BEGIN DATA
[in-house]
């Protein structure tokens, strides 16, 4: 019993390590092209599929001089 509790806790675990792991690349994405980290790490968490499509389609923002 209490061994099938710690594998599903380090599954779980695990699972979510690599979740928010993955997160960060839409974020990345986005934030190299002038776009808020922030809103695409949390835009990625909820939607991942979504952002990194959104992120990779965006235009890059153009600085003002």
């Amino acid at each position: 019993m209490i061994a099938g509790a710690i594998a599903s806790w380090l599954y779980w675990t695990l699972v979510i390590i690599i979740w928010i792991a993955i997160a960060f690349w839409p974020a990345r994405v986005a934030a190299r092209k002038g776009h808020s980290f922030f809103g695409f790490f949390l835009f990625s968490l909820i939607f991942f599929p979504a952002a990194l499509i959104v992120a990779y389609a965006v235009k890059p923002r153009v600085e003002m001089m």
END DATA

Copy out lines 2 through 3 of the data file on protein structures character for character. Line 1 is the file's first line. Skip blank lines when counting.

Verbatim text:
């Protein structure tokens, strides 16, 4: 019993390590092209599929001089 509790806790675990792991690349994405980290790490968490499509389609923002 209490061994099938710690594998599903380090599954779980695990699972979510690599979740928010993955997160960060839409974020990345986005934030190299002038776009808020922030809103695409949390835009990625909820939607991942979504952002990194959104992120990779965006235009890059153009600085003002």
């Amino acid at each position: 019993m209490i061994a099938g509790a710690i594998a599903s806790w380090l599954y779980w675990t695990l699972v979510i390590i690599i979740w928010i792991a993955i997160a960060f690349w839409p974020a990345r994405v986005a934030a190299r092209k002038g776009h808020s980290f922030f809103g695409f790490f949390l835009f990625s968490l909820i939607f991942f599929p979504a952002a990194l499509i959104v992120a990779y389609a965006v235009k890059p923002r153009v600085e003002m001089m």